If this car has a full-size spare tire, it is possible that there is a sensor on that tire, and that this is the one giving the low pressure signal. Spare tires are rarely checked by most people, and this exact scenario is what I deduced last year with a friend’s Rav-4. When I checked the pressure in his spare, it was down to something like 12 lbs on a very cold morning. Over the 3 years since he had bought the car, the pressure apparently dropped a little bit each year, thus leading eventually to this ridiculously low pressure in his spare.
However, if it turns out that low pressure in the spare tire is the source of the OP’s problem, that does not eliminate the necessity for the OP to check his/her actual tire pressure on a regular basis. Relying on this warning light, rather than on a tire pressure gauge is…not wise.
Yeah I blew a tire on my old chevy malibu once and went to get the spare out of the trunk and well…the spare was flat. I always remember to check the oil cars, check all the other fluids as well but I always forget about the darn spare until I have a flat, go figure. I checked the tire pressure today and the front left tire is a little low. Time to go get it taken care of!
If you don’t have a lot of extra money, why don’t you check the tires and fill them yourself instead of asking a dealer to do it?
I’m not taking it to a dealership, the nearest nissan dealership is 63 miles away, not wasting gas for that. There’s a tire place in town that I’m taking it too.
Then why don’t you get a gauge and check the tires and fill them yourself instead of taking it to the dealer OR tire shop. Unless you’re NOT physically capable…then this is the way to go…My youngest son’s Physics teacher is a paraplegic and I’ve seen him at the local gas station checking and filling his own tires. I offered to help…but he refused.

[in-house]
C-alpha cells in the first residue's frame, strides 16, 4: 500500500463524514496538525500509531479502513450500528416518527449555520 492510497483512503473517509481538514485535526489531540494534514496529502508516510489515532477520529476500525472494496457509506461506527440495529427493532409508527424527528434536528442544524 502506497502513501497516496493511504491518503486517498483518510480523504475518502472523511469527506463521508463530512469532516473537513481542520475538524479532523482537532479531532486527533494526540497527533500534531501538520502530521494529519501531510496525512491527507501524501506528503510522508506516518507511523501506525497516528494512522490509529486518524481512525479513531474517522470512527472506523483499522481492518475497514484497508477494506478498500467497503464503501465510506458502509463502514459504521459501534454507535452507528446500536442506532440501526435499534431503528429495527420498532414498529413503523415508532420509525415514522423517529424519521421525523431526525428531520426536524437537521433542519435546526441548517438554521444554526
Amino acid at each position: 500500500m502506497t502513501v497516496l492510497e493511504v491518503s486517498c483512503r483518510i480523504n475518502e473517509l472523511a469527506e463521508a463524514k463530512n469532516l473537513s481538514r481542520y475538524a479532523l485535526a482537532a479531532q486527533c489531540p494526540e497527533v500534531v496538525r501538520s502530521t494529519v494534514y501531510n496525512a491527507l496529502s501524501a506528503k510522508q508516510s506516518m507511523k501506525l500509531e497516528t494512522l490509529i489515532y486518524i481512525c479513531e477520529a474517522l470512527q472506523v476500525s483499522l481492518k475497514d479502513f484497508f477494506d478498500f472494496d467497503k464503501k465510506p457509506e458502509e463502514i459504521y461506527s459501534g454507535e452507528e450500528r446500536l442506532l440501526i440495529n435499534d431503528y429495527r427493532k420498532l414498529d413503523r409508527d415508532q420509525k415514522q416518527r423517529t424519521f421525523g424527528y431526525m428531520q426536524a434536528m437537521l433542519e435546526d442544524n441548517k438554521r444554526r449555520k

I have a tire gauge at home, I checked it the other day and the left drivers side tire is a little lower than the other 3. I know how to put air in a tire and such been doing it for years. I guess I’m just not used to a car telling me I have low pressure lol. I’m used to figuring that out for myself. My Dad has a jeep cherokee and a dodge pickup truck with the tire pressure sensors on them and he’s not to fond of those himself.
Then I don’t see the problem…You know a tire is low…so just put air in it…That will turn off the light.
yeah I was just wondering why it did it during cold weather and why the dealership would want to charge me to reset the sensor or whatever they do to make it turn off if it didn’t turn off even after they put air in it.
“I was just wondering why it did it during cold weather”
Basic physics explains the situation.
For every 10 degree drop in temperature, your tires will lose ~1lb of inflation pressure.
So–if you last checked/inflated your tires when the ambient temp was…let’s say…in the 80s, then your tires could easily have lost 5 lbs of pressure on a morning when the temp is in the 30s. This is just one more reason to inflate your tires to a couple of lbs over the car mfr’s recommended pressures.
That won’t cause a blowout?
As long as the pressure is below the max pressure listed on the sidewall (but at or above the pressure listed on the car’s pressure lable) you shouldn’t have a blowout. Most all blowouts result from excessively worn tires and UNDER-inflated tires. Underinflation causes them to overheat and fail.
It won’t cause a blow-out…Under pressure is more likely to cause a blow-out then over-pressure. Too much over-pressure and you may experience a decrease in handling…but a couple of pounds over is fine.